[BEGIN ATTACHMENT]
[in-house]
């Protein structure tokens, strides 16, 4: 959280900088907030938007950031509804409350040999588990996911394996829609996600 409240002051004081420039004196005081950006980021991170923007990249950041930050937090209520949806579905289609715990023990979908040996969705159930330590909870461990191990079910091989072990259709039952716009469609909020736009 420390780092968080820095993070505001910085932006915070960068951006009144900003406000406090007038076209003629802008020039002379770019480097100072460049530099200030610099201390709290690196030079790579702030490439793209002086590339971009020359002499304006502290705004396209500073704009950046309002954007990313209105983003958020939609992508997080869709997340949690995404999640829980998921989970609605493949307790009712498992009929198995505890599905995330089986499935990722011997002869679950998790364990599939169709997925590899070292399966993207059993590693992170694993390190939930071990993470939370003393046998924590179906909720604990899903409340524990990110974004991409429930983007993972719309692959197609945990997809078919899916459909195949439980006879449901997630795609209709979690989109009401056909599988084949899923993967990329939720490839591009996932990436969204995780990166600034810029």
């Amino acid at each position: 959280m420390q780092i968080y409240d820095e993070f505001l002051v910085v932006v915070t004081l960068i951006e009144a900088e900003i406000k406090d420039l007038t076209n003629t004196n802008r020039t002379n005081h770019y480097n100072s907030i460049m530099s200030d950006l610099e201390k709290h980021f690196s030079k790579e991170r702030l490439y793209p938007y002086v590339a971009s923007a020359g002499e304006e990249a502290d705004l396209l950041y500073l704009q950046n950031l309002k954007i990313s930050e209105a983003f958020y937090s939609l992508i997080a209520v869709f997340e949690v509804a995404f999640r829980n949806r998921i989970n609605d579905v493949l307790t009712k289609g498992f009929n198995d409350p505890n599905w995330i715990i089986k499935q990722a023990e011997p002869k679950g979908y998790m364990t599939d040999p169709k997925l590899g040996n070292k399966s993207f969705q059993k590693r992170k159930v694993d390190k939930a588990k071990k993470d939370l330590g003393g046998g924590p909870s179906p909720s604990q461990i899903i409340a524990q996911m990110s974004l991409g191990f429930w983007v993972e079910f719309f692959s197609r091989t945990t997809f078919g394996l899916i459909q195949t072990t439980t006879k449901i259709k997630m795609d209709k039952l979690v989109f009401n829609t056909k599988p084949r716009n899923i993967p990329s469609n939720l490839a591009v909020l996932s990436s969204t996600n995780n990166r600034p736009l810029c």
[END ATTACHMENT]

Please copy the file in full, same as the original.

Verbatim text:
[in-house]
């Protein structure tokens, strides 16, 4: 959280900088907030938007950031509804409350040999588990996911394996829609996600 409240002051004081420039004196005081950006980021991170923007990249950041930050937090209520949806579905289609715990023990979908040996969705159930330590909870461990191990079910091989072990259709039952716009469609909020736009 420390780092968080820095993070505001910085932006915070960068951006009144900003406000406090007038076209003629802008020039002379770019480097100072460049530099200030610099201390709290690196030079790579702030490439793209002086590339971009020359002499304006502290705004396209500073704009950046309002954007990313209105983003958020939609992508997080869709997340949690995404999640829980998921989970609605493949307790009712498992009929198995505890599905995330089986499935990722011997002869679950998790364990599939169709997925590899070292399966993207059993590693992170694993390190939930071990993470939370003393046998924590179906909720604990899903409340524990990110974004991409429930983007993972719309692959197609945990997809078919899916459909195949439980006879449901997630795609209709979690989109009401056909599988084949899923993967990329939720490839591009996932990436969204995780990166600034810029």
């Amino acid at each position: 959280m420390q780092i968080y409240d820095e993070f505001l002051v910085v932006v915070t004081l960068i951006e009144a900088e900003i406000k406090d420039l007038t076209n003629t004196n802008r020039t002379n005081h770019y480097n100072s907030i460049m530099s200030d950006l610099e201390k709290h980021f690196s030079k790579e991170r702030l490439y793209p938007y002086v590339a971009s923007a020359g002499e304006e990249a502290d705004l396209l950041y500073l704009q950046n950031l309002k954007i990313s930050e209105a983003f958020y937090s939609l992508i997080a209520v869709f997340e949690v509804a995404f999640r829980n949806r998921i989970n609605d579905v493949l307790t009712k289609g498992f009929n198995d409350p505890n599905w995330i715990i089986k499935q990722a023990e011997p002869k679950g979908y998790m364990t599939d040999p169709k997925l590899g040996n070292k399966s993207f969705q059993k590693r992170k159930v694993d390190k939930a588990k071990k993470d939370l330590g003393g046998g924590p909870s179906p909720s604990q461990i899903i409340a524990q996911m990110s974004l991409g191990f429930w983007v993972e079910f719309f692959s197609r091989t945990t997809f078919g394996l899916i459909q195949t072990t439980t006879k449901i259709k997630m795609d209709k039952l979690v989109f009401n829609t056909k599988p084949r716009n899923i993967p990329s469609n939720l490839a591009v909020l996932s990436s969204t996600n995780n990166r600034p736009l810029c």